crime

Ailing woman dies at home while son spends month in internet cafes

13 Comments

Police in Osaka have arrested a 42-year-old man on suspicion of allowing his ill 74-year-old mother to die of neglect.

According to police, Hajime Toshima, a truck driver, left his mother Kushiro at their home in Sumiyoshi Ward on May 9, Fuji TV reported. He never returned, instead staying in internet cafes.

On May 31, the building manager noticed a foul smell coming from the residence and called 110. Police found Kushiro’s body in an emaciated state after not being given any food. She had also not been bathed.

Police said an autopsy revealed she had died of heatstroke.

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13 Comments
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Is this even a crime?

2 ( +10 / -8 )

74 is not old, unless she was unable or sick she could have easily taken care of herself.

-1 ( +6 / -7 )

Tony GToday  04:24 pm JST

Is this even a crime?

Abandoning a ill person to die is definitely a crime.

-5 ( +6 / -11 )

Not a lot reported in the article. Evidently there is some suspension of wrong doing in that the police have made an arrest.

2 ( +5 / -3 )

Did he have a legal obligation to care for her, the way a parent or legal guardian has a legal obligation to care for/ and provide the necessities of life for child?

Did he list her as his "dependent" on his taxes, and if so, would that be enough to demonstrate he had a legal obligation to care and provide for her?

(I'm strictly speaking "Legal" here, not moral. that is a separate argument).

5 ( +8 / -3 )

What wonderful family values. “Thanks mum, now die.” After many years of teaching in Japan I have lost count of how many middle-aged people have told me that are just waiting for their parents to die. Even my ex-wife said the sane thing about her parents. One more time, “There is no love in Japan!” Families are duty in Japan. Ask a teenager how old their parents are and when their birthday is. Most will not be able to tell you. Then, ask them how old their grandparents are and when their birthdays are. 99% will have no answer. There is no live in Japanese families.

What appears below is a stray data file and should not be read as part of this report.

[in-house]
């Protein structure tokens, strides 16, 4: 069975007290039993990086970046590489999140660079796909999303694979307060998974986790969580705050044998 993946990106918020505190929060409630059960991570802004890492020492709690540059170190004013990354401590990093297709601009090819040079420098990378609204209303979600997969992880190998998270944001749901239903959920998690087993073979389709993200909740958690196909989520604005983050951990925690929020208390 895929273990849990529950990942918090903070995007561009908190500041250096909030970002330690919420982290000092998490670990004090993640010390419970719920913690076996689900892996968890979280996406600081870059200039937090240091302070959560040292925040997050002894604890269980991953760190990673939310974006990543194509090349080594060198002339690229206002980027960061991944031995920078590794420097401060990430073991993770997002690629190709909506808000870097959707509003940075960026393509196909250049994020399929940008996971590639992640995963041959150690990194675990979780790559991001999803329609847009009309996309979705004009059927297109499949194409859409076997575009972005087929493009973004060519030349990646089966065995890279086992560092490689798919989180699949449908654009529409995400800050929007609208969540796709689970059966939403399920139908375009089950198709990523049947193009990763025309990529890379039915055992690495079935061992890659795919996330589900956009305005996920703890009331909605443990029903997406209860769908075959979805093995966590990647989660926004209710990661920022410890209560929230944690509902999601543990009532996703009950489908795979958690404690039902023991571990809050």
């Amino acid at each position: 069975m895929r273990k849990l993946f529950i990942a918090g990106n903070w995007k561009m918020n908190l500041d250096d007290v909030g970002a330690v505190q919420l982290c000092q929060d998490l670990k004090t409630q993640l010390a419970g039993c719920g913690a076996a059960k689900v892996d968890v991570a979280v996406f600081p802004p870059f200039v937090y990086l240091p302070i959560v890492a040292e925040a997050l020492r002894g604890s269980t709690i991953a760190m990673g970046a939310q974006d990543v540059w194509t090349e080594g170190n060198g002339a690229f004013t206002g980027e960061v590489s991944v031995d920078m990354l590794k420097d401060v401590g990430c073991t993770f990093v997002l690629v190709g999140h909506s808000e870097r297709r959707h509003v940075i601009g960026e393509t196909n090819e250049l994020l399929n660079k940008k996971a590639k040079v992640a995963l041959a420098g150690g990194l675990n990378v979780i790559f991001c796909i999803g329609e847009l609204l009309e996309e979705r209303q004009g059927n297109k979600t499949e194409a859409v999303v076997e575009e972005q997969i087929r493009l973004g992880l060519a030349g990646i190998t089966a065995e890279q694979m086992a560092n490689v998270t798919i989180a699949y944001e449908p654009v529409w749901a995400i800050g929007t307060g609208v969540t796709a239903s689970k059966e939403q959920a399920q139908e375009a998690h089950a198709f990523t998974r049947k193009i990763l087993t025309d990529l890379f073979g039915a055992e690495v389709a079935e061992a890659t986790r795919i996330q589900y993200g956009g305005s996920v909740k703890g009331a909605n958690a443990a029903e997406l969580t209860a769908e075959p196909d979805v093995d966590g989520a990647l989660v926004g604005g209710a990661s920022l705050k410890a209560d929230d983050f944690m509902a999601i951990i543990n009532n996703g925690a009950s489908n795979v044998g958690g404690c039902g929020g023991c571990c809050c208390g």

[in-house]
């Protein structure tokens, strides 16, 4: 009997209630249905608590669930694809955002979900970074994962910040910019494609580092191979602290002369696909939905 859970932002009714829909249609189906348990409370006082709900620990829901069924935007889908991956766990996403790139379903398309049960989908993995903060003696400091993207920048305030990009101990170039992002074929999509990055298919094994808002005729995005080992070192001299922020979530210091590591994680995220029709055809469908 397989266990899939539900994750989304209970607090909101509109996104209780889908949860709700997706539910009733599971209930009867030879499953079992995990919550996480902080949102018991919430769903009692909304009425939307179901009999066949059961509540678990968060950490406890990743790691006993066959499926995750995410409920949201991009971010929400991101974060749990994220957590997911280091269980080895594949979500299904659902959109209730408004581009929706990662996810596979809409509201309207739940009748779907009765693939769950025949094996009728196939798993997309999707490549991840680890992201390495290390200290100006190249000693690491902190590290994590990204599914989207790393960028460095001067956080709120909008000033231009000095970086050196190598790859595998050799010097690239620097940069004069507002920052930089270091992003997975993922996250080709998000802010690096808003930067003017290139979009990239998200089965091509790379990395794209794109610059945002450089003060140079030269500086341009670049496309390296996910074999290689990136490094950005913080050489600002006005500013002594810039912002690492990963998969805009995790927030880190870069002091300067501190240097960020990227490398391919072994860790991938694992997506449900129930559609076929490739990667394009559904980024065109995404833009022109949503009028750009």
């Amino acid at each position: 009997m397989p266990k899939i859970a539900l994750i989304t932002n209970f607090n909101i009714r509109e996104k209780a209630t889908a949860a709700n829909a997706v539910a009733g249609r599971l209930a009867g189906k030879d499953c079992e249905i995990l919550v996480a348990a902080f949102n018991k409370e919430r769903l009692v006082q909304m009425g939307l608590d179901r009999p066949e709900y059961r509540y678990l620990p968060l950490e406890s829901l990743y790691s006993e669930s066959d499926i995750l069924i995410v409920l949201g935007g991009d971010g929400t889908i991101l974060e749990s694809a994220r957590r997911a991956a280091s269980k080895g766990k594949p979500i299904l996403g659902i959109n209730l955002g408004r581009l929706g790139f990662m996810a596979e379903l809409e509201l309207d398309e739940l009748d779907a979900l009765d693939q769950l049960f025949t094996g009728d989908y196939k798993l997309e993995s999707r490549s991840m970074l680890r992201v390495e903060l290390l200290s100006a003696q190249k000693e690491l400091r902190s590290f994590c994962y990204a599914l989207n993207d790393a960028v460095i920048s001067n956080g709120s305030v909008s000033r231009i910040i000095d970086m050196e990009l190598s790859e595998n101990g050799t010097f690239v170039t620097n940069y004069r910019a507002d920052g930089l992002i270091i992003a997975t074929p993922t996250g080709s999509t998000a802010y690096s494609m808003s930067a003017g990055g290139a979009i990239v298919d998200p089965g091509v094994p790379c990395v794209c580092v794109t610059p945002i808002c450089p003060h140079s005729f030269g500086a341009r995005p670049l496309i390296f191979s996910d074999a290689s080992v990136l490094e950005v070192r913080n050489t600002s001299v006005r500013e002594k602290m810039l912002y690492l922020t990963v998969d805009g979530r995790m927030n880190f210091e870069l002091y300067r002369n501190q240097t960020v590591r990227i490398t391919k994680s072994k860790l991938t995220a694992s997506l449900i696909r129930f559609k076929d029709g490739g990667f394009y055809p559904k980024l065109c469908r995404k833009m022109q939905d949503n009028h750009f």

-1 ( +5 / -6 )

I am wondering if she was partially paralyzed or confined to her bed due a stroke or other medical condition. Did she have dementia? Did he lock her inside? We definitely need more information.

4 ( +5 / -1 )

Not saying he should abandon her, but does he have a legal responsibility to stay home and take care of her?

1 ( +5 / -4 )

My reading of the article is that she was physically dependent upon him and that he made a deliberate decision to leave the house until she died, presumably of heatstroke combined with dehydration. A particularly nasty way to die.

If he was registered as her carer in some way and would have known what would have happened if he left the house, then it is as good as murder.

1 ( +3 / -2 )

@Do the hustle. Knowing the age/birthday of parents and grandparents doesn't equal you love/care for them. I love my parents, I only remember their b'day because a week before their b'day they start dropping big hints (in case I forget), also birthdays are not such a big deal over here. So, don't judge others because their culture is different.

-1 ( +2 / -3 )

What wonderful family values. “Thanks mum, now die.” After many years of teaching in Japan I have lost count of how many middle-aged people have told me that are just waiting for their parents to die. Even my ex-wife said the sane thing about her parents. One more time, “There is no love in Japan!” Families are duty in Japan. Ask a teenager how old their parents are and when their birthday is. Most will not be able to tell you. Then, ask them how old their grandparents are and when their birthdays are. 99% will have no answer. There is no live in Japanese families.

I barely remember my dad's birthday every year because I already hang out with him all the time. We don't celebrate birthdays. It's not important. Birthdays and age are just numbers and events. If that is so important to you then maybe you should rethink what actual values are.

3 ( +5 / -2 )

Not saying he should abandon her, but does he have a legal responsibility to stay home and take care of her?

Legal responsibility? No. Moral responsibility? Yes. This woman was his mother.

She could have been an abusive witch to him and he decided to just wait out the clock until she died. 

I have no words.

-3 ( +1 / -4 )

I do wonder how many adult males out there are care givers and are capable of feeding their parents, changing their parents' diapers, bathing their parents for years on end, let alone some game addict.

2 ( +2 / -0 )

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